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Can Navy Afford ‘Death Ray’ It Wants?

• wired.com

That was the message from Robert Work, the undersecretary of the Navy, to the opening of the Office of Naval Research’s annual science and technology conference in Arlington, Virginia, where the Navy and its contractors are showing off some of their most far-out designs. Work, a longtime defense wonk, is a big fan of all of those efforts, calling the research shop the “incubator for discovery, research and innovation” that’s kept the Navy and Marine Corps more tech-savvy than its rivals. But, he added, “the secretary and I consider cost a threat.”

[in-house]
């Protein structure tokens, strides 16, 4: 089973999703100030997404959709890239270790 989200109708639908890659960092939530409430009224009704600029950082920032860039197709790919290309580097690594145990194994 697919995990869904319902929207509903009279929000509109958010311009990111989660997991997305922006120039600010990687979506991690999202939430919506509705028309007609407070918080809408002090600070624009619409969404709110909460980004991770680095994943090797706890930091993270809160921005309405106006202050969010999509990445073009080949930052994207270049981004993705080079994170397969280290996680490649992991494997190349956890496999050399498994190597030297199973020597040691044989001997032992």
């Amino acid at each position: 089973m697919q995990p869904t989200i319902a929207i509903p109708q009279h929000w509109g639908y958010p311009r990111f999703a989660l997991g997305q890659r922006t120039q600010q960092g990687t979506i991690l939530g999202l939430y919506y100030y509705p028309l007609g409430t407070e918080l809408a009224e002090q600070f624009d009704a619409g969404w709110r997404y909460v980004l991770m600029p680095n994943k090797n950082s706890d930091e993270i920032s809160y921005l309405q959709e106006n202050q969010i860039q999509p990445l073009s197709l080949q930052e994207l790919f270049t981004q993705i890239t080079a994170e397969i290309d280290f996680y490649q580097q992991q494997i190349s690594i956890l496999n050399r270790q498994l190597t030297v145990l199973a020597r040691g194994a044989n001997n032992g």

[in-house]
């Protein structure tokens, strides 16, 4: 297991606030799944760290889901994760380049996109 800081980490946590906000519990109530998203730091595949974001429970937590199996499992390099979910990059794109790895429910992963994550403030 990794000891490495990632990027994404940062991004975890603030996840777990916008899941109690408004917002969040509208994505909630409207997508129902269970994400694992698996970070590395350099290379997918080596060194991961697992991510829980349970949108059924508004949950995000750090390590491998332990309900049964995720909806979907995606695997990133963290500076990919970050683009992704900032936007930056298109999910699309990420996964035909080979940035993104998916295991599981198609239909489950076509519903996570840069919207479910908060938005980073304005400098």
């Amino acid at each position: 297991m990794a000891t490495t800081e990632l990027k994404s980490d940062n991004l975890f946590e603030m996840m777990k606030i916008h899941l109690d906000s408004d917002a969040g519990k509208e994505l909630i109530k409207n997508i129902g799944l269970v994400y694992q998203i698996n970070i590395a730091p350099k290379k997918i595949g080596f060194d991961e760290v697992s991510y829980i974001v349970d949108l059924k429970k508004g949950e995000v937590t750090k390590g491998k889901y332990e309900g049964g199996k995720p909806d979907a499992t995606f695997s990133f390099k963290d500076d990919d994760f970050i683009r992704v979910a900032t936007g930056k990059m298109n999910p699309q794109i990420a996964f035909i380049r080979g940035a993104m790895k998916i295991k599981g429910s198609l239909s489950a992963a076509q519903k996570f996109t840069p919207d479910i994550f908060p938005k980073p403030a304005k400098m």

Work meant two things by that. First, in a literal sense, the cost of maintaining the Navy’s 280 ships is growing at a rate faster than inflation. That’s not an auspicious sign for growing the fleet to its planned 313 ships, even as it takes unexpected cost-constraining measures like buying competing designs of its close-in fighter, the Littoral Combat Ship. “If the [scientific and technological] community cannot help us address total ownership cost,” Work said, “we will quickly find ourselves with a fleet too small” for the Navy’s worldwide missions.
 
 

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